An 'adrenaline-filled' career ends

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BALTIMORE - When Ken Hackett graduated from Boston College with a business degree in 1968, he expected to work in the corporate world, handling big money accounts, maybe at the phone company that employed his dad.

But a spontaneous decision to instead join the Peace Corps led Hackett to the career from which he's retiring in January, running Catholic Relief Services, an institution with a nearly billion-dollar-a-year budget and 5,000 employees worldwide. On paper that might look like he wound up where his education pointed him, but the reality is far more interesting.

"This is much more complicated" than working in a U.S.-based business would have been, Hackett told Catholic News Service during an early December interview in his Baltimore office. "There are many more stakeholders, the stakes are much higher. And getting it right - doing it right - is much more important."

Hackett will overlap a short time with his successor, Carolyn Woo, 57, dean of the Mendoza College of Business at the University of Notre Dame and a CRS board member.

Hackett, who turns 65 Jan. 12, got to the top of CRS in 1993 by a route that started with trying to grow new strains of cocoa and corn in rural Ghana with the Peace Corps and brought him to CRS four years later. His first years with CRS involved helping run a program to promote breast-feeding and some nutrition and agriculture projects in Sierra Leone.

His career track took him throughout Africa for the better part of two decades and to the Philippines in the late 1980s. His assignments included running CRS's relief program during Ethiopia's devastating famine of 1984-85 and heading CRS operations in East Africa during Somalia's civil war in the early 1990s before he moved back to CRS headquarters in the U.S.

As he prepared to retire, Hackett looked back at an adrenaline-filled career of trying to help the victims of catastrophic events: hurricanes, tsunamis, volcanic eruptions, earthquakes, famine, floods, war and genocide.

Despite the enormity of those relief efforts, what Hackett singles out as probably the most significant accomplishment of his tenure has been the change he made to more intentionally base everything CRS does in the principles of Catholic social teaching.

The ah-ha moment that led to the shift was the Rwandan civil war of 1994 and the genocide that left an estimated 800,000 people dead in 10 days of tribal-based violence.

"We'd been working there for years," Hackett said. "We knew about the tensions between the Hutus and the Tutsis, but we weren't doing anything about it. We were building schools and doing micro-development loans," without paying attention to the simmering race-based hatred around them.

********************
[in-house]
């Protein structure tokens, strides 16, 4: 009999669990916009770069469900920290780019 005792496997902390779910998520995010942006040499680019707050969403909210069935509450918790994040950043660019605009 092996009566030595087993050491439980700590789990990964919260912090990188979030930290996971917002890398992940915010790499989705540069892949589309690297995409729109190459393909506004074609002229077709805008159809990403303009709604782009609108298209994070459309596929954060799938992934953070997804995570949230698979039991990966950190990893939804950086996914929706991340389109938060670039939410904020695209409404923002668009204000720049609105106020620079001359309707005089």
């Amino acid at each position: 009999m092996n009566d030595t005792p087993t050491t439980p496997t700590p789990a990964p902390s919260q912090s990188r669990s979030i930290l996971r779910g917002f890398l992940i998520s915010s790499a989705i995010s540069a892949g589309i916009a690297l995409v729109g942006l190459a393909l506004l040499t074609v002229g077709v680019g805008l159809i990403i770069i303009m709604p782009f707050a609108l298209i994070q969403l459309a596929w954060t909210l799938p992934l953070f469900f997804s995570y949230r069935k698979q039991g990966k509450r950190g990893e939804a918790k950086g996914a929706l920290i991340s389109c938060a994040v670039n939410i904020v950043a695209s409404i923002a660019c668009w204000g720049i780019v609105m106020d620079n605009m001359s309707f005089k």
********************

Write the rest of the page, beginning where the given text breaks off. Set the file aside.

Rethinking the CRS philosophy meant shifting from thinking of the agency as one of many nongovernmental organizations involved in relief and development work - owned by the U.S. bishops, to be sure, but operating without any practices that particularly reflected its Catholicity. Hackett looked to undergird that work with the philosophy of always trying to build up human potential through partnerships.

"We became less about effective development and more about 'right relationship,'" Hackett said.

CRS got there with the help of fellow Bostonian Father J. Bryan Hehir, a theologian who now heads the Boston Archdiocese's Secretariat for Health and Social Services and a faculty member at Harvard's Kennedy School of Government.

"Bryan Hehir helped us think through how we internalize the principles of Catholic social teaching and how that forms and affects an agency of 5,000 people," Hackett explained.

In practice, that means peace-building programs are now a part of CRS work all over the world: from trying to prevent tribal-based violence during droughts in East Africa to providing teens in El Salvador with the skills to resist the lure of drug gangs. That means, in Congo, making sure a micro-loan program exists for women who were victims of rape.

He told of visiting such a program, where 20 women and a few husbands talked about the community cash box in the middle of the circle, from which they operate a loan fund among themselves.

"What was important was the environment," Hackett said. "It was a support group for people who'd been through the same kind of psychological trauma."

In another example, new homes for victims of Haiti's 2010 earthquake are built somewhat more slowly through CRS out of a calculation for working with local people, he explained. Once immediate survival needs were met, the project to build permanent homes involved local people making decisions for their own community, not just outside benefactors stepping in and handing over completed housing that might not be suited for what the local people need.

"It's about engaging people, respecting them," he said. "We've learned a lot about how to respond in emergencies, about taking the time to engage and let people do things for themselves."

That's not to say that providing the best of relief and development services isn't a CRS priority.

"You've got to be the best if you're going to affect people's lives," he said. "You've got to be the top of the mark."

Hackett jokes about how his own resume as a new college graduate wouldn't even get a second look at CRS these days, because there's such a deep pool of skilled employees running CRS programs around the world.

CRS is consistently ranked by independent agencies such as the American Institute of Philanthropy and Nonprofit Times as among the most effective charities in the nation.

"I think Catholics can be proud of this agency," he said.

© Arlington Catholic Herald 1970